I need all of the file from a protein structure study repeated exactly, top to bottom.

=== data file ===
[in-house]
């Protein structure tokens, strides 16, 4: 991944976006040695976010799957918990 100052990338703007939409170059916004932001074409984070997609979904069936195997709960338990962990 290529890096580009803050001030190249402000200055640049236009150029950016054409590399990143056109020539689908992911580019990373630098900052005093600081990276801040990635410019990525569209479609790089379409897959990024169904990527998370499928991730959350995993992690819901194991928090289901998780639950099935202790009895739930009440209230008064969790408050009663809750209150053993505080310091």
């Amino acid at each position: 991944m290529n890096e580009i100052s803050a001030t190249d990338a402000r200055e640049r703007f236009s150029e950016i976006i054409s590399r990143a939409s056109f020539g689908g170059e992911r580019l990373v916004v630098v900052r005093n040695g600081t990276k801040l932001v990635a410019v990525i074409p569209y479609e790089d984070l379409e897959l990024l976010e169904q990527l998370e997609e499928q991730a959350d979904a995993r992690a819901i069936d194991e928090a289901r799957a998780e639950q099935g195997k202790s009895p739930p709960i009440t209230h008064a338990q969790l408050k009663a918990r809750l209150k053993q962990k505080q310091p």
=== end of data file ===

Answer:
[in-house]
């Protein structure tokens, strides 16, 4: 991944976006040695976010799957918990 100052990338703007939409170059916004932001074409984070997609979904069936195997709960338990962990 290529890096580009803050001030190249402000200055640049236009150029950016054409590399990143056109020539689908992911580019990373630098900052005093600081990276801040990635410019990525569209479609790089379409897959990024169904990527998370499928991730959350995993992690819901194991928090289901998780639950099935202790009895739930009440209230008064969790408050009663809750209150053993505080310091």
């Amino acid at each position: 991944m290529n890096e580009i100052s803050a001030t190249d990338a402000r200055e640049r703007f236009s150029e950016i976006i054409s590399r990143a939409s056109f020539g689908g170059e992911r580019l990373v916004v630098v900052r005093n040695g600081t990276k801040l932001v990635a410019v990525i074409p569209y479609e790089d984070l379409e897959l990024l976010e169904q990527l998370e997609e499928q991730a959350d979904a995993r992690a819901i069936d194991e928090a289901r799957a998780e639950q099935g195997k202790s009895p739930p709960i009440t209230h008064a338990q969790l408050k009663a918990r809750l209150k053993q962990k505080q310091p």